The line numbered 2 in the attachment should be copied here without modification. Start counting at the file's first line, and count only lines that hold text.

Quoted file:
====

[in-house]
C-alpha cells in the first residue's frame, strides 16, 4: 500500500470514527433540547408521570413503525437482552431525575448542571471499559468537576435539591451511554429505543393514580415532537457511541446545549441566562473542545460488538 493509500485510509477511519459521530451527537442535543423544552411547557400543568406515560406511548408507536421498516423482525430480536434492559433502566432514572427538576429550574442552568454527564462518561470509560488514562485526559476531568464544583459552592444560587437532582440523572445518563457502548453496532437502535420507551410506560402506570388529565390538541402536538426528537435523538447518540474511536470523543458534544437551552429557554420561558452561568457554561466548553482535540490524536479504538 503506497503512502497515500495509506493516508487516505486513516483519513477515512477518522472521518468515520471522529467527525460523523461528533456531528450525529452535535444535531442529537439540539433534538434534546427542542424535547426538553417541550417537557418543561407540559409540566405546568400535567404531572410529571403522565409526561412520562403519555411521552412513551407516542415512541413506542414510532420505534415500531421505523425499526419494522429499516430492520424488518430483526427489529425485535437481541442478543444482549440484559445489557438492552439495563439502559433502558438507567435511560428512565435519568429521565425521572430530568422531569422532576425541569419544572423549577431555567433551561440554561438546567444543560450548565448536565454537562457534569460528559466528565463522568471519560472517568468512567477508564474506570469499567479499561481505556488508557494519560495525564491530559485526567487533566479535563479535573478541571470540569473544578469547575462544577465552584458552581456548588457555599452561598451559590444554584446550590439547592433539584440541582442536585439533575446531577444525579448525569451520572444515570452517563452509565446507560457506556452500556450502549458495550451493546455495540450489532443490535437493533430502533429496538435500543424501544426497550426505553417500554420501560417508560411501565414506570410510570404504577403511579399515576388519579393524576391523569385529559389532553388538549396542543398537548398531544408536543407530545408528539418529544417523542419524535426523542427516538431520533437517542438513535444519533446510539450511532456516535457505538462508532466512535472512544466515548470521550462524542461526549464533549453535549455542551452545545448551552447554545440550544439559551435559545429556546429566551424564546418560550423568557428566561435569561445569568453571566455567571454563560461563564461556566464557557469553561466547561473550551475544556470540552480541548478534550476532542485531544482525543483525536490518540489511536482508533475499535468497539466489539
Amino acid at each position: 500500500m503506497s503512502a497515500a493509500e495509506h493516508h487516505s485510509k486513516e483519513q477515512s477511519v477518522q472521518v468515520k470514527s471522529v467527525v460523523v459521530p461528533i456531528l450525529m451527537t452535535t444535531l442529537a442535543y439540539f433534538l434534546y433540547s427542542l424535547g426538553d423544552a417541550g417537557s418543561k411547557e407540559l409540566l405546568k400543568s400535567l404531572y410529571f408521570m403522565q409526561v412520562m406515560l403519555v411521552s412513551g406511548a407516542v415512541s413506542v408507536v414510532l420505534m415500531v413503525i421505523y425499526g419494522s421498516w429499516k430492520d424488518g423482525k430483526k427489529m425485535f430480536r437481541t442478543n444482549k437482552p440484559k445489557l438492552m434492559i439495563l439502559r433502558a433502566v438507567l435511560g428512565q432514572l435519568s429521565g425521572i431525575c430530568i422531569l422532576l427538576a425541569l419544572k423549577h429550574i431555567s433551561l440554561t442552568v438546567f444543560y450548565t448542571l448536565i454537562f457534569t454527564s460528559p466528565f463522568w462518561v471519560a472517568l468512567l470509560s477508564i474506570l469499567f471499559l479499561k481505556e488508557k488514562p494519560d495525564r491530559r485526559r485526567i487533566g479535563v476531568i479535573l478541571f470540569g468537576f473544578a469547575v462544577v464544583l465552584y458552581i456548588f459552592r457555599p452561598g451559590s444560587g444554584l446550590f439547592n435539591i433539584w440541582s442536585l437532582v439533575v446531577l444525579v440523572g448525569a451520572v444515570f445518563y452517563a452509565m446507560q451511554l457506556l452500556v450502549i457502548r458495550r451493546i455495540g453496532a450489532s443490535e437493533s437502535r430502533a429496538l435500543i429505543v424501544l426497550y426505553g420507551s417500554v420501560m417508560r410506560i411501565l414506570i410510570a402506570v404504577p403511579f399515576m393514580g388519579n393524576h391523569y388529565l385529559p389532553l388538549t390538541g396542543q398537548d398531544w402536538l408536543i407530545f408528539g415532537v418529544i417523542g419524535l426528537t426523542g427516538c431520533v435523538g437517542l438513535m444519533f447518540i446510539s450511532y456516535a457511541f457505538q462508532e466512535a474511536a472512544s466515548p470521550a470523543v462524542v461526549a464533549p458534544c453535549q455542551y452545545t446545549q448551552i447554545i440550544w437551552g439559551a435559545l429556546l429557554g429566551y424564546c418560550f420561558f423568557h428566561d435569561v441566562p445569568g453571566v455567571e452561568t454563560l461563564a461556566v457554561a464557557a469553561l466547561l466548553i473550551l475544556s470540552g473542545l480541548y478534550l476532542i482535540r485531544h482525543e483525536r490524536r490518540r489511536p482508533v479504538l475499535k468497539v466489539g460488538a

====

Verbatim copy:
C-alpha cells in the first residue's frame, strides 16, 4: 500500500470514527433540547408521570413503525437482552431525575448542571471499559468537576435539591451511554429505543393514580415532537457511541446545549441566562473542545460488538 493509500485510509477511519459521530451527537442535543423544552411547557400543568406515560406511548408507536421498516423482525430480536434492559433502566432514572427538576429550574442552568454527564462518561470509560488514562485526559476531568464544583459552592444560587437532582440523572445518563457502548453496532437502535420507551410506560402506570388529565390538541402536538426528537435523538447518540474511536470523543458534544437551552429557554420561558452561568457554561466548553482535540490524536479504538 503506497503512502497515500495509506493516508487516505486513516483519513477515512477518522472521518468515520471522529467527525460523523461528533456531528450525529452535535444535531442529537439540539433534538434534546427542542424535547426538553417541550417537557418543561407540559409540566405546568400535567404531572410529571403522565409526561412520562403519555411521552412513551407516542415512541413506542414510532420505534415500531421505523425499526419494522429499516430492520424488518430483526427489529425485535437481541442478543444482549440484559445489557438492552439495563439502559433502558438507567435511560428512565435519568429521565425521572430530568422531569422532576425541569419544572423549577431555567433551561440554561438546567444543560450548565448536565454537562457534569460528559466528565463522568471519560472517568468512567477508564474506570469499567479499561481505556488508557494519560495525564491530559485526567487533566479535563479535573478541571470540569473544578469547575462544577465552584458552581456548588457555599452561598451559590444554584446550590439547592433539584440541582442536585439533575446531577444525579448525569451520572444515570452517563452509565446507560457506556452500556450502549458495550451493546455495540450489532443490535437493533430502533429496538435500543424501544426497550426505553417500554420501560417508560411501565414506570410510570404504577403511579399515576388519579393524576391523569385529559389532553388538549396542543398537548398531544408536543407530545408528539418529544417523542419524535426523542427516538431520533437517542438513535444519533446510539450511532456516535457505538462508532466512535472512544466515548470521550462524542461526549464533549453535549455542551452545545448551552447554545440550544439559551435559545429556546429566551424564546418560550423568557428566561435569561445569568453571566455567571454563560461563564461556566464557557469553561466547561473550551475544556470540552480541548478534550476532542485531544482525543483525536490518540489511536482508533475499535468497539466489539